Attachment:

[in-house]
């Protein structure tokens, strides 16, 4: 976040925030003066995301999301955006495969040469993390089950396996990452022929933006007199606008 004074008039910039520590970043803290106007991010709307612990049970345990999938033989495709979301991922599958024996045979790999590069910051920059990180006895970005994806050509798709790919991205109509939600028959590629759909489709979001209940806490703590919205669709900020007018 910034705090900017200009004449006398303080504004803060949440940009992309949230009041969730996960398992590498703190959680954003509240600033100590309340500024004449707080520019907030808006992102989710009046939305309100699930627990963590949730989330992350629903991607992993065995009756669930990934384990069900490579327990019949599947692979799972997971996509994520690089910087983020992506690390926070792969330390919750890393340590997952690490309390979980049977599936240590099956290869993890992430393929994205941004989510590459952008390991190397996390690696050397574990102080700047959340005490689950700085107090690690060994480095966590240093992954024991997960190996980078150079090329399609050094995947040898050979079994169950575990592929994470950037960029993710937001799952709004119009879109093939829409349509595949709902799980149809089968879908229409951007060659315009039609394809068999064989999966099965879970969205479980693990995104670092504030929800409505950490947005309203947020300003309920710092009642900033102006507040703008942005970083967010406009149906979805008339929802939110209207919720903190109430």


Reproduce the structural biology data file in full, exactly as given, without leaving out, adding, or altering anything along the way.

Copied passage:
[in-house]
């Protein structure tokens, strides 16, 4: 976040925030003066995301999301955006495969040469993390089950396996990452022929933006007199606008 004074008039910039520590970043803290106007991010709307612990049970345990999938033989495709979301991922599958024996045979790999590069910051920059990180006895970005994806050509798709790919991205109509939600028959590629759909489709979001209940806490703590919205669709900020007018 910034705090900017200009004449006398303080504004803060949440940009992309949230009041969730996960398992590498703190959680954003509240600033100590309340500024004449707080520019907030808006992102989710009046939305309100699930627990963590949730989330992350629903991607992993065995009756669930990934384990069900490579327990019949599947692979799972997971996509994520690089910087983020992506690390926070792969330390919750890393340590997952690490309390979980049977599936240590099956290869993890992430393929994205941004989510590459952008390991190397996390690696050397574990102080700047959340005490689950700085107090690690060994480095966590240093992954024991997960190996980078150079090329399609050094995947040898050979079994169950575990592929994470950037960029993710937001799952709004119009879109093939829409349509595949709902799980149809089968879908229409951007060659315009039609394809068999064989999966099965879970969205479980693990995104670092504030929800409505950490947005309203947020300003309920710092009642900033102006507040703008942005970083967010406009149906979805008339929802939110209207919720903190109430």